(Update, 20.4.2015: As it turns out - this post is not entirely accurate, as pointed out by Johannes Sebastian. Please read the next post to learn more about which parts…
Many cool things often go undocumented. I’ve just stumbled upon one of those, and it comes in handy to close this year of blogging.
Imagine this situation: you have a server-side .NET object, that you want to pass on to the client. With the .NET System.Windows.Forms-based objects, you have to make the object serializable, deploy the object to the client-side Add-in folder, and then set the RunOnClient property on the C/AL variable to Yes.
First of all, thank you all who attended my session today. It was a lot of people in the room, and with the competition from Microsoft talking about a very hot topic in the other, bigger room, I really wouldn’t expect to see all of you there. I hope you found the things you saw useful, and that you’ll take advantage of all the free stuff that I am posting today here on Vjeko.com.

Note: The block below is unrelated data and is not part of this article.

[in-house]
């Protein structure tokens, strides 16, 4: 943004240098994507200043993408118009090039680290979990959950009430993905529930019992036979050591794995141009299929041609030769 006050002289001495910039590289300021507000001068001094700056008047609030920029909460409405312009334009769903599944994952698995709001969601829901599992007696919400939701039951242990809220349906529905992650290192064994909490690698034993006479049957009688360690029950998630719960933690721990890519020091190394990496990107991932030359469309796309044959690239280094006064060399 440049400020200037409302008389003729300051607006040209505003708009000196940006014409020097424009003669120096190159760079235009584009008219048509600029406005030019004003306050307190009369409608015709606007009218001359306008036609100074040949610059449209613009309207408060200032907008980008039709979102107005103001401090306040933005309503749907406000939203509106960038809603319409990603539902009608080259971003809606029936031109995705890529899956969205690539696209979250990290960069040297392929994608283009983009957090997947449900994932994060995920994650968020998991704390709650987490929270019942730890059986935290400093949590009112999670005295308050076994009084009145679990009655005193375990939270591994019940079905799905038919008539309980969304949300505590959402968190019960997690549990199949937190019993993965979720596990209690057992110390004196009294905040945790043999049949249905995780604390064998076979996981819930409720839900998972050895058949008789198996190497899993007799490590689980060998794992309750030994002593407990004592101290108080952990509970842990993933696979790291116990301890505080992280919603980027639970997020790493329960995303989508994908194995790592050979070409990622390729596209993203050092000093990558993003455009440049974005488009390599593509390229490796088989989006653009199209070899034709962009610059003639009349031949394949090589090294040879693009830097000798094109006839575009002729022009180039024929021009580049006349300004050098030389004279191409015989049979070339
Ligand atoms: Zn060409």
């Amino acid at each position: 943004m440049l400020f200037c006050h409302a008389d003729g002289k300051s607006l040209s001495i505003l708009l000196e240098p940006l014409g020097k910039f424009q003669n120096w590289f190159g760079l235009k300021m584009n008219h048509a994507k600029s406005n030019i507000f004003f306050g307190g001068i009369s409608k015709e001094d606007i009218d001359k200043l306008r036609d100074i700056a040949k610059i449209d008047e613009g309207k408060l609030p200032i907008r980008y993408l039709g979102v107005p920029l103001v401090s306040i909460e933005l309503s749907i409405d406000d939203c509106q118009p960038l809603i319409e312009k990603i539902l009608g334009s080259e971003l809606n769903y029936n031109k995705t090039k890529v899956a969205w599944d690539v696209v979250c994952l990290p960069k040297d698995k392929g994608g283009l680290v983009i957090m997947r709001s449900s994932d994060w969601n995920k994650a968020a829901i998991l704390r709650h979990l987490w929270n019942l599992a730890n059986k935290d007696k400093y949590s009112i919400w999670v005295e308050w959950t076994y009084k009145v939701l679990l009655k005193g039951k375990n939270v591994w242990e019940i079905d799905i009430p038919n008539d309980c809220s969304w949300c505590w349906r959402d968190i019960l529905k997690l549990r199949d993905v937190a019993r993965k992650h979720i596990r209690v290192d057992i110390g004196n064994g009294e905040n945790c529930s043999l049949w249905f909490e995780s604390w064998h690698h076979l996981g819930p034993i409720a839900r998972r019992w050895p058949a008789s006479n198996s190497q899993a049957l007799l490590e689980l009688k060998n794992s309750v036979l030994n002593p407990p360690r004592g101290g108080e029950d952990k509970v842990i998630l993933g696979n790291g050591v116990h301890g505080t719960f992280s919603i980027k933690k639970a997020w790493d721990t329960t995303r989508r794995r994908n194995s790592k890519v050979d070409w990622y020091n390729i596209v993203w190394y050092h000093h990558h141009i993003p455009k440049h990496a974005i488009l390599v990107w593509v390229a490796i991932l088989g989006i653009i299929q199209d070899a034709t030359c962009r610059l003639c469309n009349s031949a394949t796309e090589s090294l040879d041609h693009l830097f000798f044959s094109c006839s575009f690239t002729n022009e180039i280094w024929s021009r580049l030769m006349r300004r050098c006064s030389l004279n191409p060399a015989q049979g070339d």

When interacting with custom controls on your pages from C/AL, you must be absolutely sure that the control has been instantiated. If it is not, you’ll get an error such as this:
The reason why this happens is that C/AL code gets to execute before the page has been rendered, and thus also before the custom controls have been instantiated.
One more great Directions EMEA event is over, and it was a great experience again. I am a bit sorry, though, that my main focus was delivering presentations, so I enjoyed myself less mingling around, meeting new folks and consuming content. But it was still a great event.
What I liked a lot is the audience participation and the interest – all sessions, at least those that I attended or delivered, were packed full. It was a real pleasure presenting and demoing tips and tricks in my “Spicing up your user interface” session, and ranting about barriers and gaps between consultants and developers in my “Breaking the barriers” session. Thank you all who attended and I hope it was worth your time.